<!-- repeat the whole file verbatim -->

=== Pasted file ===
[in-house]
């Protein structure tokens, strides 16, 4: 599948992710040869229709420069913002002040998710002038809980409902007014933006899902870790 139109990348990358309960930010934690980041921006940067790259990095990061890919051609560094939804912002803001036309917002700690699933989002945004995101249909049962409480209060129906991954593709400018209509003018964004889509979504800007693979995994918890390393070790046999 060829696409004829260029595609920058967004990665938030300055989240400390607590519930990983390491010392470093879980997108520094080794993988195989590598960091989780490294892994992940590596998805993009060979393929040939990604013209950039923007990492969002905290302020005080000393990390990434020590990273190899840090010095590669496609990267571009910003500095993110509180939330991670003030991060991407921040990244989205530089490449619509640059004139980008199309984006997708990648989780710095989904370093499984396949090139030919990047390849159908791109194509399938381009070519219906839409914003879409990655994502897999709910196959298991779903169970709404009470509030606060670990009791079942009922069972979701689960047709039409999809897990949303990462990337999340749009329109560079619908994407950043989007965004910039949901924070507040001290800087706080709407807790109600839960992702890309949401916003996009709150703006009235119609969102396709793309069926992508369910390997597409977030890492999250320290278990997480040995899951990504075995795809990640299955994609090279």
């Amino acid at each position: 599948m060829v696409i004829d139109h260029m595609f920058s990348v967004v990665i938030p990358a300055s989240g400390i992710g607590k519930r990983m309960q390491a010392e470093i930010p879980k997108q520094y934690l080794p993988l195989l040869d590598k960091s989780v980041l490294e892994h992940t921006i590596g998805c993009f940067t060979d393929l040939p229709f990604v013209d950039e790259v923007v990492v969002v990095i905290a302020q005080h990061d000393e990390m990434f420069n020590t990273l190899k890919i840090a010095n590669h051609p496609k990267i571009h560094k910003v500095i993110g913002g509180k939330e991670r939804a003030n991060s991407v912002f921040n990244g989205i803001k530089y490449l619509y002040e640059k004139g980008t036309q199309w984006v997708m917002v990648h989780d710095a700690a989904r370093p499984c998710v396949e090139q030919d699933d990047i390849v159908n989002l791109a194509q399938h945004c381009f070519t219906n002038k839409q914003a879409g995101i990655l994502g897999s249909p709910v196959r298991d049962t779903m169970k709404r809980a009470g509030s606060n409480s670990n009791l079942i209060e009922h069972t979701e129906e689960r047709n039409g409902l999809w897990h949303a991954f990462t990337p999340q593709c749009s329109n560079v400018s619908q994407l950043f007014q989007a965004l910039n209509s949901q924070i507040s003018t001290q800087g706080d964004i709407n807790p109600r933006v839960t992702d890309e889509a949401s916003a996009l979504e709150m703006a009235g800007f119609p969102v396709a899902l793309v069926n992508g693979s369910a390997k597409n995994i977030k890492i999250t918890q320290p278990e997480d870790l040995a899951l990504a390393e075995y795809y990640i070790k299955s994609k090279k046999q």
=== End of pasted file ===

[in-house]
């Protein structure tokens, strides 16, 4: 599948992710040869229709420069913002002040998710002038809980409902007014933006899902870790 139109990348990358309960930010934690980041921006940067790259990095990061890919051609560094939804912002803001036309917002700690699933989002945004995101249909049962409480209060129906991954593709400018209509003018964004889509979504800007693979995994918890390393070790046999 060829696409004829260029595609920058967004990665938030300055989240400390607590519930990983390491010392470093879980997108520094080794993988195989590598960091989780490294892994992940590596998805993009060979393929040939990604013209950039923007990492969002905290302020005080000393990390990434020590990273190899840090010095590669496609990267571009910003500095993110509180939330991670003030991060991407921040990244989205530089490449619509640059004139980008199309984006997708990648989780710095989904370093499984396949090139030919990047390849159908791109194509399938381009070519219906839409914003879409990655994502897999709910196959298991779903169970709404009470509030606060670990009791079942009922069972979701689960047709039409999809897990949303990462990337999340749009329109560079619908994407950043989007965004910039949901924070507040001290800087706080709407807790109600839960992702890309949401916003996009709150703006009235119609969102396709793309069926992508369910390997597409977030890492999250320290278990997480040995899951990504075995795809990640299955994609090279």
């Amino acid at each position: 599948m060829v696409i004829d139109h260029m595609f920058s990348v967004v990665i938030p990358a300055s989240g400390i992710g607590k519930r990983m309960q390491a010392e470093i930010p879980k997108q520094y934690l080794p993988l195989l040869d590598k960091s989780v980041l490294e892994h992940t921006i590596g998805c993009f940067t060979d393929l040939p229709f990604v013209d950039e790259v923007v990492v969002v990095i905290a302020q005080h990061d000393e990390m990434f420069n020590t990273l190899k890919i840090a010095n590669h051609p496609k990267i571009h560094k910003v500095i993110g913002g509180k939330e991670r939804a003030n991060s991407v912002f921040n990244g989205i803001k530089y490449l619509y002040e640059k004139g980008t036309q199309w984006v997708m917002v990648h989780d710095a700690a989904r370093p499984c998710v396949e090139q030919d699933d990047i390849v159908n989002l791109a194509q399938h945004c381009f070519t219906n002038k839409q914003a879409g995101i990655l994502g897999s249909p709910v196959r298991d049962t779903m169970k709404r809980a009470g509030s606060n409480s670990n009791l079942i209060e009922h069972t979701e129906e689960r047709n039409g409902l999809w897990h949303a991954f990462t990337p999340q593709c749009s329109n560079v400018s619908q994407l950043f007014q989007a965004l910039n209509s949901q924070i507040s003018t001290q800087g706080d964004i709407n807790p109600r933006v839960t992702d890309e889509a949401s916003a996009l979504e709150m703006a009235g800007f119609p969102v396709a899902l793309v069926n992508g693979s369910a390997k597409n995994i977030k890492i999250t918890q320290p278990e997480d870790l040995a899951l990504a390393e075995y795809y990640i070790k299955s994609k090279k046999q």